Beginner’s guide to indoor cycling: all you need to get started

Find the right space, training equipment and workout to boost your fitness

Jack Luke riding Wahoo Kickr while playing Zwift

While we all agree that cycling outdoors is wonderful, it’s not always possible to get outside.


There are also a variety of other reasons to consider indoor cycling: it’s convenient, time efficient, it’s not weather-dependent and you won’t end up with a dirty bike. Plus, you can do targeted workouts to improve your stamina, speed, cardiovascular fitness and more.

If you’re new to the world of indoor cycling, you can be faced with a dazzling array of pricey equipment and accessories. However, it’s perfectly possible to get a good setup without the breaking the bank.

As a general rule, the more you spend the quieter and more efficient the trainer setup you’ll get, often with features such as cadence sensors, adjustable resistance to simulate climbing, and even power meters and sensors that detect the smoothness of your pedal stroke.

This guide will take you through all you need to consider to get set up and started with indoor training.

We’ve got loads more advice, focused workouts and tips online so you can refine your workout as you progress.

Cyclist using a Tacx Neo 2T smart trainer
High end, direct-drive smart trainers such as the Tacx Neo 2T offer a raft of features, but do you really need them?
Simon Bromley/Immediate Media

1. Find the right training space

Some people go all-out, turning their garage into a ‘pain cave’ dedicated to hours of indoor cycling. However, if you’re just getting started you don’t need to go quite that far.

You’ll need an area, ideally inside or at least sheltered, that you can set up your bike and trainer, plus a little shelf or table at the front.

Any space will do, but if you want to keep it set up to make hopping on for a quick session more efficient, you’ll want it out of the way of normal life activities.

Bear in mind that the equipment is fairly heavy and that you are likely to sweat a fair bit, so a wipe-clean floor is preferable to a carpeted area. If you only have a carpeted area, put down something like a mat first to protect it.

If you’re planning on using rollers rather than a turbo trainer (more on each below) then unless you are already skilled in getting started on them, you may prefer to set up near a surface you can hold on to or in a door frame.

The other thing to consider is noise. Indoor trainers, especially cheaper models, can be quite noisy machines and you’ll be standing up and powering along on it while you’re training.

If you live in a shared house you may want to keep it away from quieter spaces, or find a relatively soundproofed room to do your workout.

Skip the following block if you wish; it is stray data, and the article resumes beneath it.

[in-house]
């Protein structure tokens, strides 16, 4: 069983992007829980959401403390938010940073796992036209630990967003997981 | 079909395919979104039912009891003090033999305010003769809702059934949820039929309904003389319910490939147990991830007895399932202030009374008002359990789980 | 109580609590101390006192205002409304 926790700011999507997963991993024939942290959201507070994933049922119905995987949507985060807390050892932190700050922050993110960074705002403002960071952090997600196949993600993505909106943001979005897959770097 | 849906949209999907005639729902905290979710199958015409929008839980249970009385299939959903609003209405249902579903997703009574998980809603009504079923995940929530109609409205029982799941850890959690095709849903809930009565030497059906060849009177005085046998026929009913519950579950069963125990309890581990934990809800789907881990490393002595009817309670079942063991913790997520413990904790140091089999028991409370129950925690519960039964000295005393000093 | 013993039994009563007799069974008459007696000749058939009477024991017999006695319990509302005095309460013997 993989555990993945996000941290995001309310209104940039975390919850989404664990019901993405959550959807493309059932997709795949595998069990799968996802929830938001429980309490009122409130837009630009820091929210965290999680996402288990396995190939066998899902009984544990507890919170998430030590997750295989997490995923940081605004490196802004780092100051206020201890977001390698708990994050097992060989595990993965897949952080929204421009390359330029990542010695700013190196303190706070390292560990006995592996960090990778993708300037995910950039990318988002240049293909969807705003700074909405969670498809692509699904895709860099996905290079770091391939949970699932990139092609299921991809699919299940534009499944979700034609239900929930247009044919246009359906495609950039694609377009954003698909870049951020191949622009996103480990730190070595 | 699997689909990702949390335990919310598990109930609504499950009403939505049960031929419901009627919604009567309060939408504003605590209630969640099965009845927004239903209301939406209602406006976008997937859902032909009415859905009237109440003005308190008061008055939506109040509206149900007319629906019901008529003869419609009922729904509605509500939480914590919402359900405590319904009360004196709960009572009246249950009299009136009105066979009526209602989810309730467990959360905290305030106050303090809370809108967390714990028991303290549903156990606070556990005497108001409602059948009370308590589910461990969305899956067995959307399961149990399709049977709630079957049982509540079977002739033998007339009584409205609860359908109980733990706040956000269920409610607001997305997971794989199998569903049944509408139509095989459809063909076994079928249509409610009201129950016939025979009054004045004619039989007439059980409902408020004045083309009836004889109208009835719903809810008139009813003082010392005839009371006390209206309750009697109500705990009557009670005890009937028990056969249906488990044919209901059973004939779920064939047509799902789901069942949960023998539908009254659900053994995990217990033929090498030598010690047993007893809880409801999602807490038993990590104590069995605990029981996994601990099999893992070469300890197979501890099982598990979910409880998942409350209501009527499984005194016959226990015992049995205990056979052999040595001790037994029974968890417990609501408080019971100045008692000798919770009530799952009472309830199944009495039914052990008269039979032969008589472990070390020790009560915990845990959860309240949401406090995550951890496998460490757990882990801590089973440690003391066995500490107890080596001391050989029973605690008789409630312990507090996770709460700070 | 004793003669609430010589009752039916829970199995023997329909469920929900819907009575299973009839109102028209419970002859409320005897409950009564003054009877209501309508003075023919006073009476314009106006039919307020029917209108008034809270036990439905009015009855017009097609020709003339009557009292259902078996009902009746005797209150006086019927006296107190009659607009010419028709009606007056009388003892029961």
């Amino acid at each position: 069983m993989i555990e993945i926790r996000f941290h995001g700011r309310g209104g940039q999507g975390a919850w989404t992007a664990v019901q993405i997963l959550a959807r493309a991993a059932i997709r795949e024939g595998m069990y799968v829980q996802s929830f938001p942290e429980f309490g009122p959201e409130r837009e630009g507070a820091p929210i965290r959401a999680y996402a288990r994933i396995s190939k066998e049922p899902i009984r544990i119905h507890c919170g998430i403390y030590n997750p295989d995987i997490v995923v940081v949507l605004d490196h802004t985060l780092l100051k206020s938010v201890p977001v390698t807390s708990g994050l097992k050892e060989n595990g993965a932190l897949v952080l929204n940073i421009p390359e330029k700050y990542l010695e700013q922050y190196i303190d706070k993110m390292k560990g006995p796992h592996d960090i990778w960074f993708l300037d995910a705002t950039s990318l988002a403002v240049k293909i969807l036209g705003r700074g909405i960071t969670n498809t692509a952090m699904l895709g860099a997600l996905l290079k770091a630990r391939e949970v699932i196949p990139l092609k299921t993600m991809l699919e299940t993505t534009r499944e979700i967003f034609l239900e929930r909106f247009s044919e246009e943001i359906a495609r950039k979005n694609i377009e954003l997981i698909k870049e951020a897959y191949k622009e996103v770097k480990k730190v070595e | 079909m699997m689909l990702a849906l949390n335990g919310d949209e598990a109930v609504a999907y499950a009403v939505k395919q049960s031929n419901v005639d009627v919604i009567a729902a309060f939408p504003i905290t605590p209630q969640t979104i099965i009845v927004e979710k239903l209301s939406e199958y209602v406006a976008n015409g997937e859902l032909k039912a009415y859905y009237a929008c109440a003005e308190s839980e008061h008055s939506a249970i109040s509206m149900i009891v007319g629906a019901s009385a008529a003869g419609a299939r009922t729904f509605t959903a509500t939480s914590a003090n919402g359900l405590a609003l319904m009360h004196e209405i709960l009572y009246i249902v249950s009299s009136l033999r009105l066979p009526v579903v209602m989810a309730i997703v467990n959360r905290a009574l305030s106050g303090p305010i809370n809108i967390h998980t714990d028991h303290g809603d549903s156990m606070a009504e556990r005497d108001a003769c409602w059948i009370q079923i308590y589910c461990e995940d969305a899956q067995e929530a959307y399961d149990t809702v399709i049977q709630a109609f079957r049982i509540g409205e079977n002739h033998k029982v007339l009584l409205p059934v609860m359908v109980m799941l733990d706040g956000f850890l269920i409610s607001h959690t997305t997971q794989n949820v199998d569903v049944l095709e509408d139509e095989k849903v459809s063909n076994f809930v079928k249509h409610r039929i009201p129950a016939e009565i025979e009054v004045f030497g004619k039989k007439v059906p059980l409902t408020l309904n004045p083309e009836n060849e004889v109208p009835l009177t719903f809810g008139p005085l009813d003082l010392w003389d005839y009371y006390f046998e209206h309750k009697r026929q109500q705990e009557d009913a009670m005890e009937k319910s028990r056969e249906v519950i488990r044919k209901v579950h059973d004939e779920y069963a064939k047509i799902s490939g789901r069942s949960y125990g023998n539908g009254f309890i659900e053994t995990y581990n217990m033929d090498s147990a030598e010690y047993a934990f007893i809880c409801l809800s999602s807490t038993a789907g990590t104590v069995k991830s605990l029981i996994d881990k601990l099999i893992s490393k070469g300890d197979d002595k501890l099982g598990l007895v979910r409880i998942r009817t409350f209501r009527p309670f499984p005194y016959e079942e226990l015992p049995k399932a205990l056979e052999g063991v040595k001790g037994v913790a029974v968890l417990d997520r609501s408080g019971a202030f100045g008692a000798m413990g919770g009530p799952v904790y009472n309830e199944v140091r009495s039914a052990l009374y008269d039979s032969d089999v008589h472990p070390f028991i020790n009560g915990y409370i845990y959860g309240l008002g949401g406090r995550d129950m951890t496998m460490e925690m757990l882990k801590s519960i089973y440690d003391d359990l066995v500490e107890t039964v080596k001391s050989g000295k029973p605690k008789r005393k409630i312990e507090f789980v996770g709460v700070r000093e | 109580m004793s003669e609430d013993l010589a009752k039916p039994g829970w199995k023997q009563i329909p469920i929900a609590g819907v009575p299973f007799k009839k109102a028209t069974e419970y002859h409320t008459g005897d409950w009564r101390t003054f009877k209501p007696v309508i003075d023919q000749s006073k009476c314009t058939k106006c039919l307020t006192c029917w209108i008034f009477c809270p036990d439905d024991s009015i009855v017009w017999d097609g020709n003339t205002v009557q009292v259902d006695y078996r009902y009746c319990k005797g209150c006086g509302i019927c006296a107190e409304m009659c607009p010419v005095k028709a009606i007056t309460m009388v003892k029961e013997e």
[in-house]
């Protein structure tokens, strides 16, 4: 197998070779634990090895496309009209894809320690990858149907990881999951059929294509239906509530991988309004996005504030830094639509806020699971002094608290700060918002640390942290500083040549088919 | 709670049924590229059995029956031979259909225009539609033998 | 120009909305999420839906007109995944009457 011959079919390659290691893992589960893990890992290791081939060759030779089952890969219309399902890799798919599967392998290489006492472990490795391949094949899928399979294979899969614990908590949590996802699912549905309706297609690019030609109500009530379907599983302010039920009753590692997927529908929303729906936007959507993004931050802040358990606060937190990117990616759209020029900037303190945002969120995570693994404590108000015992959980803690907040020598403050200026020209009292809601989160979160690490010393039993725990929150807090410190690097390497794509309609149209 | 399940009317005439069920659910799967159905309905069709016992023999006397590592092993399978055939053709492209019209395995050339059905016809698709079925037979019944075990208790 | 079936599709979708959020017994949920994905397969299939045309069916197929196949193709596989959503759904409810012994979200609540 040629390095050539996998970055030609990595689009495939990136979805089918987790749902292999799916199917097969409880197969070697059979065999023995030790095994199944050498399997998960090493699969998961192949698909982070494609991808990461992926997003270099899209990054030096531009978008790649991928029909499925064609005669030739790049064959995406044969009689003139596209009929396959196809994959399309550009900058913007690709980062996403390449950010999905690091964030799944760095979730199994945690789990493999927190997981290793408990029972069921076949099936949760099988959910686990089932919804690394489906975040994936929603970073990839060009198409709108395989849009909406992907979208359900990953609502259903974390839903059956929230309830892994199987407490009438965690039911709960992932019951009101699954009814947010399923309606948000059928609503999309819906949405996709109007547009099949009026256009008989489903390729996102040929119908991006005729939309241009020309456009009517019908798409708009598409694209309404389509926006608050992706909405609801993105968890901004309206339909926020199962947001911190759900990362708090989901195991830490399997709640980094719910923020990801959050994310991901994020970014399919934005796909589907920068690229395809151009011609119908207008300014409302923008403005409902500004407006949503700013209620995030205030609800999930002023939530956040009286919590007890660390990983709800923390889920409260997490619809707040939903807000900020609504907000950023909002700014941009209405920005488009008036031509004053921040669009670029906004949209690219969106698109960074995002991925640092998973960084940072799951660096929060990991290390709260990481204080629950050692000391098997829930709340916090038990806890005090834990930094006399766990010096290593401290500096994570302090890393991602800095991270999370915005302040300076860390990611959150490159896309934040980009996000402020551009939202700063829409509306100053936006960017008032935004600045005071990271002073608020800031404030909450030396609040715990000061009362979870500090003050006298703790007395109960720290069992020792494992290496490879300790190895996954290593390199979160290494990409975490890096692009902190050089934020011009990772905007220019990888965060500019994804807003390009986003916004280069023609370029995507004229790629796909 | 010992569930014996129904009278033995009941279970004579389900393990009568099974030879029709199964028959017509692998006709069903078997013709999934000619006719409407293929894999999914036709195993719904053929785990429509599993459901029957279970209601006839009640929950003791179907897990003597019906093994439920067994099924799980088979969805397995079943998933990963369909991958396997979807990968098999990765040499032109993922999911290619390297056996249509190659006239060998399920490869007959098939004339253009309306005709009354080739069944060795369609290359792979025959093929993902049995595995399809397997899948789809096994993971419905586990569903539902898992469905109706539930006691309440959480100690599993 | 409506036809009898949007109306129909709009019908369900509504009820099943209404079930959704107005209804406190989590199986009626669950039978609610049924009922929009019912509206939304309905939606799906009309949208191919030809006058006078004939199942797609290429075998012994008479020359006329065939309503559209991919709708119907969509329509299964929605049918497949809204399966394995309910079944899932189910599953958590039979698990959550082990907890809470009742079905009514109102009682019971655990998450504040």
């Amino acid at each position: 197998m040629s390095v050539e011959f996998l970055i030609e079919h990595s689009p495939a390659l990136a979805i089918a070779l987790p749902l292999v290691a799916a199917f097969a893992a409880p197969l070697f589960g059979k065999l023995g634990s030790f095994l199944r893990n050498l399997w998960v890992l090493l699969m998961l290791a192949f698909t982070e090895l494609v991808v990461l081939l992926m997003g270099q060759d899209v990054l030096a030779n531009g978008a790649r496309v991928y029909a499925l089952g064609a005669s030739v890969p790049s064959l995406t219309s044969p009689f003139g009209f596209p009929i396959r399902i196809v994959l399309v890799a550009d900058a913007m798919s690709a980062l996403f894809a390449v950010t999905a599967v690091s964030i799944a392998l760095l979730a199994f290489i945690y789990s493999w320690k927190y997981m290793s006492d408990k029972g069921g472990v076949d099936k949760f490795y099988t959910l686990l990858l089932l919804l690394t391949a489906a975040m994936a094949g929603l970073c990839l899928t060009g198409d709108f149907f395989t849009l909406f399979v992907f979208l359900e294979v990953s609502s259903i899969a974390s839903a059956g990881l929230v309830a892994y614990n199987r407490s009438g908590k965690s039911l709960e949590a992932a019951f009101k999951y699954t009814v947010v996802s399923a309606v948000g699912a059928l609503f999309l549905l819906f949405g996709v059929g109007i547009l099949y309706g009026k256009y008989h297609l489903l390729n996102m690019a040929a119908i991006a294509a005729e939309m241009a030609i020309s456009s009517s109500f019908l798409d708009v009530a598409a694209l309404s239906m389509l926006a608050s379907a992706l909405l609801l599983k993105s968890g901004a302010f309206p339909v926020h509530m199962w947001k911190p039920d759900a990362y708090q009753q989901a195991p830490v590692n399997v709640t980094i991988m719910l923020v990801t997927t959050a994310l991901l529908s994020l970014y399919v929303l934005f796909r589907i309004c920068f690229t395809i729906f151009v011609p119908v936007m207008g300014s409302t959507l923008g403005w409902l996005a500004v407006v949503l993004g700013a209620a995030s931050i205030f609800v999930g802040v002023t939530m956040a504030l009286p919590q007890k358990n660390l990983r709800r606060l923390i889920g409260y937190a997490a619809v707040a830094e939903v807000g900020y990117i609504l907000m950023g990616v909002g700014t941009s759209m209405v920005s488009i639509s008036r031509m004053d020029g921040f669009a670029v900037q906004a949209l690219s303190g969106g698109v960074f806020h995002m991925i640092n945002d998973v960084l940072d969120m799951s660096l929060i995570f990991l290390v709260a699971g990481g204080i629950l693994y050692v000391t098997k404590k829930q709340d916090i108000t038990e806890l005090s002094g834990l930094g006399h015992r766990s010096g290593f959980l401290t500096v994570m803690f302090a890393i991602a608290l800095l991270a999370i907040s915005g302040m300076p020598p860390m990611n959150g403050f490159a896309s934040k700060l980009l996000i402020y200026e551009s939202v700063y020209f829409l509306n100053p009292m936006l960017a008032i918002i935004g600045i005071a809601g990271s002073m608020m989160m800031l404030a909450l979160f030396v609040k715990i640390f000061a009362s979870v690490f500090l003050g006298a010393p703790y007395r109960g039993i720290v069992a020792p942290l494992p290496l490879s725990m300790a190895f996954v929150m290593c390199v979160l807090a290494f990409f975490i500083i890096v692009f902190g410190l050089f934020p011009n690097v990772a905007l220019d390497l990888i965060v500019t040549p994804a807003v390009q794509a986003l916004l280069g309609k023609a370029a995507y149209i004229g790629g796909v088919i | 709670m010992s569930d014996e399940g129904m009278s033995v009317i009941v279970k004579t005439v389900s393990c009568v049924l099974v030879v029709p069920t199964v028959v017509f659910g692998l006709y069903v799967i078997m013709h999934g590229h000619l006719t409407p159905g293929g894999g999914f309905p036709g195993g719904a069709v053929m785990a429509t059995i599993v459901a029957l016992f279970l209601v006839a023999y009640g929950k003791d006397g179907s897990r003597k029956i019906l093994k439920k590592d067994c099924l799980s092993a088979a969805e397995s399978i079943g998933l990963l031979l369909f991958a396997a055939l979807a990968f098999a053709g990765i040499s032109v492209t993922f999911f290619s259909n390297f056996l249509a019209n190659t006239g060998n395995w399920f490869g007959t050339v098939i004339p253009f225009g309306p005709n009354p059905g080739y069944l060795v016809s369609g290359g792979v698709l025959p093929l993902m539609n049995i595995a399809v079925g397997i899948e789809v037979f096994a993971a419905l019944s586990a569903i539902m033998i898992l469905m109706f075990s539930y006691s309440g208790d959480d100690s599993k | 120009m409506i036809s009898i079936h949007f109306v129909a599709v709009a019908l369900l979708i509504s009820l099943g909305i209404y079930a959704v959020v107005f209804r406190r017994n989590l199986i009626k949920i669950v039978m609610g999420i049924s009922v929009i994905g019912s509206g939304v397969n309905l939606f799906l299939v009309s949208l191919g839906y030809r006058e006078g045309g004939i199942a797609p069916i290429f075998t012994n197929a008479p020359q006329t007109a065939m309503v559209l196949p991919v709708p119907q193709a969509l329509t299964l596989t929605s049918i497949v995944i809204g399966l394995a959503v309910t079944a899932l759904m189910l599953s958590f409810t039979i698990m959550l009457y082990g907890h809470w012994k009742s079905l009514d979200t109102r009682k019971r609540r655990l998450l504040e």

2. Choose your preferred type of trainer

There are a few different types of indoor trainer.

Turbo trainers are probably the most common and range in price, features and complexity from simple budget choices to high-end smart trainers with all the whistles and bells.

All turbo trainers work with a bike. At the cheap to mid-range the bike fits onto the trainer with a skewer through the rear axle and the rear wheel rests against a cylinder, which spins when you start to pedal.

Saris M2 smart turbo trainer
Wheel-on trainers clamp your bike on to the trainer via the rear dropouts. The rear wheel then spins against a drum that provides resistance.
Simon Bromley

This kind of trainer can wear down a grippy racing tyre, so you may want to consider using harder compound winter tyres or purchasing a trainer-specific tyre and popping that on a spare back wheel instead.

Towards the mid-range of the spectrum, you can also find direct-drive turbo trainers. These have a cassette attached to an internal housing, so you remove your rear wheel and hook the chain onto this cassette with a skewer through the rear dropouts and the turbo itself.

The advantage here is not having to replace the rear tyre: you can just pop your rear wheel back in when you want to take your bike for a ride outside. Often these are also quieter.

Most smart trainers can automatically increase and decrease the resistance to simulate riding uphill and to give you a harder, more immersive workout.

It’s this functionality that allows virtual cycling and training apps such as Zwift, RGT Cycling and The Sufferfest to recreate the elevation profile of virtual courses.

Elite Suito smart turbo trainer
Direct-drive trainers such as the Elite Suito replace the rear wheel, and mount directly to the bike frame.
Simon Bromley/Immediate Media

Rollers consist of two parabolic free-spinning cylinders on which the bike stands. When you start pedalling, the cylinders rotate to simulate the ground moving beneath your wheels.

Since there is nothing holding the bike upright other than momentum from pedalling, they give a more natural-feeling ride. This is both an advantage and disadvantage: it’s great for improving core strength and balance, but can be tricky to get started, hence why you should try it the first few times near something you can hold on to.